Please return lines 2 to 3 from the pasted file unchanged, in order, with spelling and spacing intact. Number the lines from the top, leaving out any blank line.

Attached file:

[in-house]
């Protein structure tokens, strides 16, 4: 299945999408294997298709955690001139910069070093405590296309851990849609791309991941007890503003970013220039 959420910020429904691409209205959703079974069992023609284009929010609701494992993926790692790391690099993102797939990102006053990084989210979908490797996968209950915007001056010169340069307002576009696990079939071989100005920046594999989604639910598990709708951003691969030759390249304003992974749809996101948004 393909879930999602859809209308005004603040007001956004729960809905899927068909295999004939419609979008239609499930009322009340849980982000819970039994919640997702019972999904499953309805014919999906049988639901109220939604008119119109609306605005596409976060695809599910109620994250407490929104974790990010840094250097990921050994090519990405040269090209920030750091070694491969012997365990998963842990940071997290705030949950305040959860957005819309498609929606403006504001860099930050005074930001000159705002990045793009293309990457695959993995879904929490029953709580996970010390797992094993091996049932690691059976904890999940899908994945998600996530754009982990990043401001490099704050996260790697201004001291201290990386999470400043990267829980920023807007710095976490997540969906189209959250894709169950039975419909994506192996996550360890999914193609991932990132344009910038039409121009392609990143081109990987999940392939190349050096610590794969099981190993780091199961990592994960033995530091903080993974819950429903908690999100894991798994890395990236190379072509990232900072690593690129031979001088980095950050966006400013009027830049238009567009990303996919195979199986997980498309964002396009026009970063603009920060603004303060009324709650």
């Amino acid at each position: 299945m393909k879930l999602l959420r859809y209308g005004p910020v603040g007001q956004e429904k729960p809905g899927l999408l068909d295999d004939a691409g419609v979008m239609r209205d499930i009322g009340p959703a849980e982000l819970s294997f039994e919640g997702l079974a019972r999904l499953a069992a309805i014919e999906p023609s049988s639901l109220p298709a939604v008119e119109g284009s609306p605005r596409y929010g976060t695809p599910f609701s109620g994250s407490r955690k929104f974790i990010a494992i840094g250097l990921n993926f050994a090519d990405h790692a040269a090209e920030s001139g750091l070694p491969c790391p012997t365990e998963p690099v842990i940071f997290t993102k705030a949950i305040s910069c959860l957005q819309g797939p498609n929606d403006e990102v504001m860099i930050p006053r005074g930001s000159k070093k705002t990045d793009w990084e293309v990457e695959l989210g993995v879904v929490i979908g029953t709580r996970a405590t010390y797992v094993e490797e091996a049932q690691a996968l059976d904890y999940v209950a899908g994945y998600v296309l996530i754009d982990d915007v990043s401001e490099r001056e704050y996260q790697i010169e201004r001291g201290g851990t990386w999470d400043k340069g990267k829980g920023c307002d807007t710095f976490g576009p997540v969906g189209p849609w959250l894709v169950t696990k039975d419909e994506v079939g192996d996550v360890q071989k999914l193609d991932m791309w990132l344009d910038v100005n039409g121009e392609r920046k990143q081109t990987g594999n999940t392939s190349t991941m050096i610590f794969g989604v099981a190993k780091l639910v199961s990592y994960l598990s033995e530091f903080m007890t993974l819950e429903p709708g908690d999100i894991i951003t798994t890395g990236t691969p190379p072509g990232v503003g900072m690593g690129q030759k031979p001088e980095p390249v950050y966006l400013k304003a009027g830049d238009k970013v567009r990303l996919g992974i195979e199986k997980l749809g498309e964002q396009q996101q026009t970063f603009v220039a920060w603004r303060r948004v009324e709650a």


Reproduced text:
């Protein structure tokens, strides 16, 4: 299945999408294997298709955690001139910069070093405590296309851990849609791309991941007890503003970013220039 959420910020429904691409209205959703079974069992023609284009929010609701494992993926790692790391690099993102797939990102006053990084989210979908490797996968209950915007001056010169340069307002576009696990079939071989100005920046594999989604639910598990709708951003691969030759390249304003992974749809996101948004 393909879930999602859809209308005004603040007001956004729960809905899927068909295999004939419609979008239609499930009322009340849980982000819970039994919640997702019972999904499953309805014919999906049988639901109220939604008119119109609306605005596409976060695809599910109620994250407490929104974790990010840094250097990921050994090519990405040269090209920030750091070694491969012997365990998963842990940071997290705030949950305040959860957005819309498609929606403006504001860099930050005074930001000159705002990045793009293309990457695959993995879904929490029953709580996970010390797992094993091996049932690691059976904890999940899908994945998600996530754009982990990043401001490099704050996260790697201004001291201290990386999470400043990267829980920023807007710095976490997540969906189209959250894709169950039975419909994506192996996550360890999914193609991932990132344009910038039409121009392609990143081109990987999940392939190349050096610590794969099981190993780091199961990592994960033995530091903080993974819950429903908690999100894991798994890395990236190379072509990232900072690593690129031979001088980095950050966006400013009027830049238009567009990303996919195979199986997980498309964002396009026009970063603009920060603004303060009324709650």
């Amino acid at each position: 299945m393909k879930l999602l959420r859809y209308g005004p910020v603040g007001q956004e429904k729960p809905g899927l999408l068909d295999d004939a691409g419609v979008m239609r209205d499930i009322g009340p959703a849980e982000l819970s294997f039994e919640g997702l079974a019972r999904l499953a069992a309805i014919e999906p023609s049988s639901l109220p298709a939604v008119e119109g284009s609306p605005r596409y929010g976060t695809p599910f609701s109620g994250s407490r955690k929104f974790i990010a494992i840094g250097l990921n993926f050994a090519d990405h790692a040269a090209e920030s001139g750091l070694p491969c790391p012997t365990e998963p690099v842990i940071f997290t993102k705030a949950i305040s910069c959860l957005q819309g797939p498609n929606d403006e990102v504001m860099i930050p006053r005074g930001s000159k070093k705002t990045d793009w990084e293309v990457e695959l989210g993995v879904v929490i979908g029953t709580r996970a405590t010390y797992v094993e490797e091996a049932q690691a996968l059976d904890y999940v209950a899908g994945y998600v296309l996530i754009d982990d915007v990043s401001e490099r001056e704050y996260q790697i010169e201004r001291g201290g851990t990386w999470d400043k340069g990267k829980g920023c307002d807007t710095f976490g576009p997540v969906g189209p849609w959250l894709v169950t696990k039975d419909e994506v079939g192996d996550v360890q071989k999914l193609d991932m791309w990132l344009d910038v100005n039409g121009e392609r920046k990143q081109t990987g594999n999940t392939s190349t991941m050096i610590f794969g989604v099981a190993k780091l639910v199961s990592y994960l598990s033995e530091f903080m007890t993974l819950e429903p709708g908690d999100i894991i951003t798994t890395g990236t691969p190379p072509g990232v503003g900072m690593g690129q030759k031979p001088e980095p390249v950050y966006l400013k304003a009027g830049d238009k970013v567009r990303l996919g992974i195979e199986k997980l749809g498309e964002q396009q996101q026009t970063f603009v220039a920060w603004r303060r948004v009324e709650a």